Millions of Brits face being pinged by the NHS Covid-19 app (Image: Getty Images)

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Millions of Brits a week face being forced into self-isolation before August 16 as ministers brace for an explosion in cases.

The number of people in England 'pinged' by the NHS Covid-19 app – told to isolate after contact with a positive case – rose from 16,000 a week at the end of May to 219,000 a week at the end of June.

The number of legal orders to isolate from Test and Trace officials also rose from 42,323 to 154,998 in the same period.

These figures suggest almost three people are now being pinged by the NHS Covid-19 app for every one person who tests positive.

Tory minister Kwasi Kwarteng today played down fears of mass isolation, saying: "I don't think you can necessarily conclude there'll be millions".

Yet his colleague, Health Secretary Sajid Javid, has already admitted 50,000 people a day may be testing positive by July 19 and 100,000 a day by August 16, when self-isolation rules change.

Official figures show the number of app 'pings' from the Covid-19 app is soaring as cases rise

If there are 700,000 cases a week, that would suggest around 2million people a week could be pinged by the app.

The numbers could fuel fears that people will simply disable the app so as not to have their lives disrupted – spreading the virus further.

The isolation itself could also have a colossal impact on people's jobs, holidays and the economy before quarantine is axed for double-jabbed contacts of Covid cases on August 16.

Health Secretary Sajid Javid yesterday announced double-jabbed adults, and all under-18s, will only have to isolate if they test positive themselves from mid-August onwards.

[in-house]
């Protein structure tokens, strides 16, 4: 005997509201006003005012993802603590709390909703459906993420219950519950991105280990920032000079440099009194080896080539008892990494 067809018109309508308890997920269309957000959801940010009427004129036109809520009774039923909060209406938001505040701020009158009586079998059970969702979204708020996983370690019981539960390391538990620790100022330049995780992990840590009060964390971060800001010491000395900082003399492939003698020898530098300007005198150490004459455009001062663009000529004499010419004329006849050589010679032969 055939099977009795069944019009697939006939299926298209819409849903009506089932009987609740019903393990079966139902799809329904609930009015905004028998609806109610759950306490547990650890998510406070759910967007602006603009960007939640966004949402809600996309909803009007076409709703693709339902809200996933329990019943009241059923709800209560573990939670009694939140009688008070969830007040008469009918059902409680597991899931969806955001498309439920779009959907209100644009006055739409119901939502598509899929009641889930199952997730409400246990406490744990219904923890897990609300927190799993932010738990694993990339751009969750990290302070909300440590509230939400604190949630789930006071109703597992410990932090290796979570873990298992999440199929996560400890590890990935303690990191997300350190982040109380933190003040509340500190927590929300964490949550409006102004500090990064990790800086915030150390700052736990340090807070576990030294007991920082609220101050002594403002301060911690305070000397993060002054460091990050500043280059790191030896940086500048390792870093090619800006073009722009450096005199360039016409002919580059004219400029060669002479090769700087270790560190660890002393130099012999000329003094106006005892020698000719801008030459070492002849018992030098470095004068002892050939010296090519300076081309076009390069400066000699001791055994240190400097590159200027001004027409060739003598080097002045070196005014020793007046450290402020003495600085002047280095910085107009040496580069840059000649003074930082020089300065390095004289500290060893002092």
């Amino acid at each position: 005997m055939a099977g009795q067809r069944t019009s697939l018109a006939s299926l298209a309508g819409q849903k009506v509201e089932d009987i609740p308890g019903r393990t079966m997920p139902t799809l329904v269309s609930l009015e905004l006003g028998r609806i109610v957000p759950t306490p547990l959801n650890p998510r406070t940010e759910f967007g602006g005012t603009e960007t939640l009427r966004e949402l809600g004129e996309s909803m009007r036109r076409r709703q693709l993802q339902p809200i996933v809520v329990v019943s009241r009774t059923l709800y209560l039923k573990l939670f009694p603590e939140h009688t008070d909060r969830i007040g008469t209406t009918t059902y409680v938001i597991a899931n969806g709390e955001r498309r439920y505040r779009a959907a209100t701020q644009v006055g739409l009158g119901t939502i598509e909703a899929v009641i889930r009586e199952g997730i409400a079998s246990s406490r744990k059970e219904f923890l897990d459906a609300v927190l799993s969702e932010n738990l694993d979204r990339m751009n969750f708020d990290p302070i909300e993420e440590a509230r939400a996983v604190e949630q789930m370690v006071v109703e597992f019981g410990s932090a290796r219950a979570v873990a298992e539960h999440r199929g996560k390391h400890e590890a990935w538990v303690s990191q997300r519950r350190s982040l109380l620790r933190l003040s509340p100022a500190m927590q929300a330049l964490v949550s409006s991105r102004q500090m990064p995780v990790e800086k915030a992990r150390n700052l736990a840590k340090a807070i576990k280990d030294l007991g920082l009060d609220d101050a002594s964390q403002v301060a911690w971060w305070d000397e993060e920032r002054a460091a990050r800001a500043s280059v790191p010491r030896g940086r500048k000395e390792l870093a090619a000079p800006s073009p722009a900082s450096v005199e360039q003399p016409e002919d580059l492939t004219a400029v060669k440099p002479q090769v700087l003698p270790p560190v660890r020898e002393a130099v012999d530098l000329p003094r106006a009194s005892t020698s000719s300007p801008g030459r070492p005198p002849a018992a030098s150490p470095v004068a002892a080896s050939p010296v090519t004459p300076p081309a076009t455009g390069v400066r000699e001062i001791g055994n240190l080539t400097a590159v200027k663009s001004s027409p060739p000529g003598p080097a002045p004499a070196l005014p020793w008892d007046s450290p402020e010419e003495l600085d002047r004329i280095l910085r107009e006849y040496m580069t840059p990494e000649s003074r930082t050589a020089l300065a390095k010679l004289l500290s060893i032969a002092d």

But Kate Nicholls, chief of trade group UK Hospitality, told the Financial Times the isolation policy was causing “carnage”.

She added: “Around 60% of our staff are aged between 15-34 and the vast majority will not have had the opportunity to receive both jabs by August 16."

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Business Secretary Kwasi Kwarteng today insisted the government had to balance the economy and health, after reports Boris Johnson ditched face mask laws because they would cost the economy £4bn.

SAGE warned "baseline" Covid restrictions are likely to be needed, adding: "There will be a trade-off to be considered between the stringency of measures in place and the likelihood of having to reverse parts of the Roadmap."

But despite the PM previously promising an "irreversible" unlock based on "data not dates", Mr Kwarteng said: "If we don’t reopen fully on July 19 the implications of that would be to simply delay all of this to perhaps September and the winter, when things will become more difficult.

"So it’s a balancing act, we have to decide what to do, and I think this is the best course of action."

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Despite saying the economy must open up, Mr Kwarteng said it was "not beyond the imagination" that long Covid cases could hit 5,000 a day.

England's Chief Medical Officer warned long Covid "remains a worry" in a speech to the Local Government Association conference.

Chris Whitty said: "Since there's a lot of Covid at the moment and the rates are going up, I regret to say I think we will get a significant amount more long Covid particularly in the younger ages where the vaccination rates are currently much lower.

"Fundamentally the two ways to prevent long Covid in my view are to keep Covid rates right down and make sure everyone is vaccinated so they get very mild disease."